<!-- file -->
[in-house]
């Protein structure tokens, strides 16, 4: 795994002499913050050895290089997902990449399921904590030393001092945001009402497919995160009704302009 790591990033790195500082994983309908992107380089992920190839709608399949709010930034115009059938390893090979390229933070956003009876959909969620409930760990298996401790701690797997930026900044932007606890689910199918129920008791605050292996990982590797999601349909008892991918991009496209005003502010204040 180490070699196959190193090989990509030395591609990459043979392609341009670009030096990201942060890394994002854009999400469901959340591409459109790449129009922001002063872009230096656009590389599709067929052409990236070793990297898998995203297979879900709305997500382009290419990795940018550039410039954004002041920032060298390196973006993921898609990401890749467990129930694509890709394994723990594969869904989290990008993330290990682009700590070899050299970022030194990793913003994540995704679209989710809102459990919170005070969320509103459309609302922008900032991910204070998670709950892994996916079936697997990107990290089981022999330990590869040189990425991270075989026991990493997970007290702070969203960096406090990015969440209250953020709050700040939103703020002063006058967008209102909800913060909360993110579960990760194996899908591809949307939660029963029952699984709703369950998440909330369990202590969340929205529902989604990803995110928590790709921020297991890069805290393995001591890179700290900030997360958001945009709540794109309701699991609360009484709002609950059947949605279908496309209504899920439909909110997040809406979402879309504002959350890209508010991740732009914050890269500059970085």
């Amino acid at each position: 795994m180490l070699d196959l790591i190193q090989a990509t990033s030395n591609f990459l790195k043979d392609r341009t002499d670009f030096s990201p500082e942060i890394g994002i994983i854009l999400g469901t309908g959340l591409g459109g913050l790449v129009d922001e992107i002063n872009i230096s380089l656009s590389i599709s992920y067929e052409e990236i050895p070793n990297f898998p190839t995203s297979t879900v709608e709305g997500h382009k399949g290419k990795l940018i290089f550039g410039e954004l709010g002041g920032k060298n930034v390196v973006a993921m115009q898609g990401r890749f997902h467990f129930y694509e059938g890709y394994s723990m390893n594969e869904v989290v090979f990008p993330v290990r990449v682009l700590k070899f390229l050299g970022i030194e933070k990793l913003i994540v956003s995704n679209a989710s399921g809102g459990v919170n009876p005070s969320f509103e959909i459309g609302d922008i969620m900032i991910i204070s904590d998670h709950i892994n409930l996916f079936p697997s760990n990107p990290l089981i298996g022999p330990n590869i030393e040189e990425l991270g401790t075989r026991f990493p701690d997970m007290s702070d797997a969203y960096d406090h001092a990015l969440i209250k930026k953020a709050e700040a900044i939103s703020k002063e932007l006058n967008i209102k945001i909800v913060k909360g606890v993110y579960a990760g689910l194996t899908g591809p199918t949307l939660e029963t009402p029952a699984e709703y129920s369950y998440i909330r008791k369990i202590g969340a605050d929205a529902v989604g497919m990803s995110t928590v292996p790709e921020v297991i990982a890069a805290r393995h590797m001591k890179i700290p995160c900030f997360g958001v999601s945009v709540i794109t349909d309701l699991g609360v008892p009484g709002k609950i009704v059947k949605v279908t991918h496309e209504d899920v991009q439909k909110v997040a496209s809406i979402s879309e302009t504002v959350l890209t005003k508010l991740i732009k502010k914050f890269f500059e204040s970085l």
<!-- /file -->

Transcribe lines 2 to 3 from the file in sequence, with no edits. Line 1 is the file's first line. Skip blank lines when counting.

């Protein structure tokens, strides 16, 4: 795994002499913050050895290089997902990449399921904590030393001092945001009402497919995160009704302009 790591990033790195500082994983309908992107380089992920190839709608399949709010930034115009059938390893090979390229933070956003009876959909969620409930760990298996401790701690797997930026900044932007606890689910199918129920008791605050292996990982590797999601349909008892991918991009496209005003502010204040 180490070699196959190193090989990509030395591609990459043979392609341009670009030096990201942060890394994002854009999400469901959340591409459109790449129009922001002063872009230096656009590389599709067929052409990236070793990297898998995203297979879900709305997500382009290419990795940018550039410039954004002041920032060298390196973006993921898609990401890749467990129930694509890709394994723990594969869904989290990008993330290990682009700590070899050299970022030194990793913003994540995704679209989710809102459990919170005070969320509103459309609302922008900032991910204070998670709950892994996916079936697997990107990290089981022999330990590869040189990425991270075989026991990493997970007290702070969203960096406090990015969440209250953020709050700040939103703020002063006058967008209102909800913060909360993110579960990760194996899908591809949307939660029963029952699984709703369950998440909330369990202590969340929205529902989604990803995110928590790709921020297991890069805290393995001591890179700290900030997360958001945009709540794109309701699991609360009484709002609950059947949605279908496309209504899920439909909110997040809406979402879309504002959350890209508010991740732009914050890269500059970085």
């Amino acid at each position: 795994m180490l070699d196959l790591i190193q090989a990509t990033s030395n591609f990459l790195k043979d392609r341009t002499d670009f030096s990201p500082e942060i890394g994002i994983i854009l999400g469901t309908g959340l591409g459109g913050l790449v129009d922001e992107i002063n872009i230096s380089l656009s590389i599709s992920y067929e052409e990236i050895p070793n990297f898998p190839t995203s297979t879900v709608e709305g997500h382009k399949g290419k990795l940018i290089f550039g410039e954004l709010g002041g920032k060298n930034v390196v973006a993921m115009q898609g990401r890749f997902h467990f129930y694509e059938g890709y394994s723990m390893n594969e869904v989290v090979f990008p993330v290990r990449v682009l700590k070899f390229l050299g970022i030194e933070k990793l913003i994540v956003s995704n679209a989710s399921g809102g459990v919170n009876p005070s969320f509103e959909i459309g609302d922008i969620m900032i991910i204070s904590d998670h709950i892994n409930l996916f079936p697997s760990n990107p990290l089981i298996g022999p330990n590869i030393e040189e990425l991270g401790t075989r026991f990493p701690d997970m007290s702070d797997a969203y960096d406090h001092a990015l969440i209250k930026k953020a709050e700040a900044i939103s703020k002063e932007l006058n967008i209102k945001i909800v913060k909360g606890v993110y579960a990760g689910l194996t899908g591809p199918t949307l939660e029963t009402p029952a699984e709703y129920s369950y998440i909330r008791k369990i202590g969340a605050d929205a529902v989604g497919m990803s995110t928590v292996p790709e921020v297991i990982a890069a805290r393995h590797m001591k890179i700290p995160c900030f997360g958001v999601s945009v709540i794109t349909d309701l699991g609360v008892p009484g709002k609950i009704v059947k949605v279908t991918h496309e209504d899920v991009q439909k909110v997040a496209s809406i979402s879309e302009t504002v959350l890209t005003k508010l991740i732009k502010k914050f890269f500059e204040s970085l």